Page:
”The Chair” and ”The Chamber” have been executed, ”Weakest Link” is weakening, and even ”Who Wants to Be a Millionaire” seems to be approaching its final answer. But don’t get out your funeral suit — the prime-time game show lives on. Yes, TV producers are still looking for new ways to lure large audiences with game shows that go beyond previous boundaries of wackiness.
Most of the upcoming shows fit into established patterns — ”Weakest Link”-like trivia and elimination contests, and ”Fear Factor”-type challenges where contestants let themselves be abused or humiliated. Many of them will debut this summer, giving networks an inexpensive and original alternative to reruns.
For instance, on June 10, MTV will premiere ”I Bet You Will,” whose host will carry wads of cash and approach people on the street in order to see how low they’ll stoop for money. NBC is planning ”Dog Eat Dog,” a ”Chamber”-like show involving stunts and trivia questions. There’s no premiere date, though, possibly because one contestant in the pilot nearly drowned while trying to hold his breath underwater for two minutes and had to be hospitalized. ”A lot of this is the influence of ‘Fear Factor,”’ says EW critic Bruce Fretts. ”Everyone is trying to copy that. But how far can you really push it on network TV? How many more animal entrails can be ingested by contestants?”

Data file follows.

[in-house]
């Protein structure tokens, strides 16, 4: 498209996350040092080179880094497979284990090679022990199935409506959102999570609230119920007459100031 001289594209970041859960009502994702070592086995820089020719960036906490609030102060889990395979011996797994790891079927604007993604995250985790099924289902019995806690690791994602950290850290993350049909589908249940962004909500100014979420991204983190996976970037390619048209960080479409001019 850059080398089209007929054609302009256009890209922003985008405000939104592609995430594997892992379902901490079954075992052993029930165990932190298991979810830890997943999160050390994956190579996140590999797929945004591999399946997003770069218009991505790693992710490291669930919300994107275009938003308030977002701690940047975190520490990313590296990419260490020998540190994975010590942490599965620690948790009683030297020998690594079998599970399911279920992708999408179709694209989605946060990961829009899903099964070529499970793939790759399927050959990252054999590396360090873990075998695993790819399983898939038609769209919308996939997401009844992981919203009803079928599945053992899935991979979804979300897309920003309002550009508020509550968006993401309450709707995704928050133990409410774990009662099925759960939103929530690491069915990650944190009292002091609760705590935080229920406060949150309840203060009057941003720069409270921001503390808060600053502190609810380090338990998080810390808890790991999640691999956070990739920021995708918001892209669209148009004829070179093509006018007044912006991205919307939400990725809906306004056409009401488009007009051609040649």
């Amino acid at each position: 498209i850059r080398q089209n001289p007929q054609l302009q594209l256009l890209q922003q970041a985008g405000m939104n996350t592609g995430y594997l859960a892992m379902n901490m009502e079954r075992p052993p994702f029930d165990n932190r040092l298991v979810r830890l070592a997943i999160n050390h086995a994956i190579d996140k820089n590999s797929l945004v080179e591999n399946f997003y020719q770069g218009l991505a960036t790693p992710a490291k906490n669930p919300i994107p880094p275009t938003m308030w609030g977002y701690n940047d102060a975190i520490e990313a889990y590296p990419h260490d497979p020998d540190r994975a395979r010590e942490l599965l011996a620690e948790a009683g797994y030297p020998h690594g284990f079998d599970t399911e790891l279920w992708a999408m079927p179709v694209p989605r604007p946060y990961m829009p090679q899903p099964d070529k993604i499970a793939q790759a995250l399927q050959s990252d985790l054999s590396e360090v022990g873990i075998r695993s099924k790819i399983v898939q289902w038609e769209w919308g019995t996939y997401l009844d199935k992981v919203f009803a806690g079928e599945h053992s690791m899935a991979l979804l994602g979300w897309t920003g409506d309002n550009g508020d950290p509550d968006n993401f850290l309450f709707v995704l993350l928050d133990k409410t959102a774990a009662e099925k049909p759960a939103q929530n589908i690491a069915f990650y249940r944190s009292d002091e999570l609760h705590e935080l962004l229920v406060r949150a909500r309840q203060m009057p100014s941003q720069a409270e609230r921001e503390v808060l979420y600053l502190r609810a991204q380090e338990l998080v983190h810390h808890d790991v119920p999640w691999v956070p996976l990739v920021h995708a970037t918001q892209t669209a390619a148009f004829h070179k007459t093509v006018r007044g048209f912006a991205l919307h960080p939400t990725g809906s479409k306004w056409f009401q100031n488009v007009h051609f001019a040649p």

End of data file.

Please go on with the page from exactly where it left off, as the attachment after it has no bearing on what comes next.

Several new shows are cropping up on The Game Show Network, which, until recently, seemed primarily a place to catch Richard Dawson and Charles Nelson Reilly trading quips on 1970s ”Match Game” reruns. On April 15, GSN premiered a slightly recycled project called ”Whammy! The All New Press Your Luck,” an update of the ’80s game show best remembered for its catchphrase, ”Big money…no whammies!”
On June 3, GSN will debut ”Russian Roulette,” based on a show that’s already a hit overseas. ”Temptation Island”’s Mark L. Walberg will host (you were expecting Christopher Walken?). The non-lethal premise: It’s a ”Weakest Link”-like contest, where, every time a contestant gets a wrong answer, someone is randomly eliminated and drops out — literally, through a trap door. ”Some of this is just the last gasp of ‘Millionaire’ mania,” Fretts says. ”The Game Show Network clearly needs new product.”